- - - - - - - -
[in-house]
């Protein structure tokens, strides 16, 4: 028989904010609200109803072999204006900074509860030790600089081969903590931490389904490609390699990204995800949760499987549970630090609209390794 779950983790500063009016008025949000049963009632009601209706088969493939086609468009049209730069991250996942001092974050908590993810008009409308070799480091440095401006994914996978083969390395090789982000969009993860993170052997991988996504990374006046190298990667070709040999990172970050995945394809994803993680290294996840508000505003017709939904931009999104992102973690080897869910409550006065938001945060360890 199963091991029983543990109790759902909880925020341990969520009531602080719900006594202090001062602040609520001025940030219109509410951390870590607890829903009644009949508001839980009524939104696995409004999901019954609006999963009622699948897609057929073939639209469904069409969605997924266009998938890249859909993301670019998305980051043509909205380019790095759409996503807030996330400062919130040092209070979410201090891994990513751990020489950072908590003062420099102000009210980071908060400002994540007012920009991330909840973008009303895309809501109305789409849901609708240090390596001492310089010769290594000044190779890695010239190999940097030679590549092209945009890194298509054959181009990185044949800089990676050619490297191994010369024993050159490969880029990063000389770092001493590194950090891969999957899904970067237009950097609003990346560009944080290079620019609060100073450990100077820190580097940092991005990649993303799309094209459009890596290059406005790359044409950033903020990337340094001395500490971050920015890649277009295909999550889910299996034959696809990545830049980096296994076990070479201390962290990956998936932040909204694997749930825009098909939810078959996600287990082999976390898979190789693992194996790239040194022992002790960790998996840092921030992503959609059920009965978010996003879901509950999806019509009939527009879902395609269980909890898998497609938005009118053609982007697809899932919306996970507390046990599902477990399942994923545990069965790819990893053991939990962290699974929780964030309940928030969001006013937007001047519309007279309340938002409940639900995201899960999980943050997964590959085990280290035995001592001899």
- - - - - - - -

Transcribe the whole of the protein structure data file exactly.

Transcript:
[in-house]
């Protein structure tokens, strides 16, 4: 028989904010609200109803072999204006900074509860030790600089081969903590931490389904490609390699990204995800949760499987549970630090609209390794 779950983790500063009016008025949000049963009632009601209706088969493939086609468009049209730069991250996942001092974050908590993810008009409308070799480091440095401006994914996978083969390395090789982000969009993860993170052997991988996504990374006046190298990667070709040999990172970050995945394809994803993680290294996840508000505003017709939904931009999104992102973690080897869910409550006065938001945060360890 199963091991029983543990109790759902909880925020341990969520009531602080719900006594202090001062602040609520001025940030219109509410951390870590607890829903009644009949508001839980009524939104696995409004999901019954609006999963009622699948897609057929073939639209469904069409969605997924266009998938890249859909993301670019998305980051043509909205380019790095759409996503807030996330400062919130040092209070979410201090891994990513751990020489950072908590003062420099102000009210980071908060400002994540007012920009991330909840973008009303895309809501109305789409849901609708240090390596001492310089010769290594000044190779890695010239190999940097030679590549092209945009890194298509054959181009990185044949800089990676050619490297191994010369024993050159490969880029990063000389770092001493590194950090891969999957899904970067237009950097609003990346560009944080290079620019609060100073450990100077820190580097940092991005990649993303799309094209459009890596290059406005790359044409950033903020990337340094001395500490971050920015890649277009295909999550889910299996034959696809990545830049980096296994076990070479201390962290990956998936932040909204694997749930825009098909939810078959996600287990082999976390898979190789693992194996790239040194022992002790960790998996840092921030992503959609059920009965978010996003879901509950999806019509009939527009879902395609269980909890898998497609938005009118053609982007697809899932919306996970507390046990599902477990399942994923545990069965790819990893053991939990962290699974929780964030309940928030969001006013937007001047519309007279309340938002409940639900995201899960999980943050997964590959085990280290035995001592001899």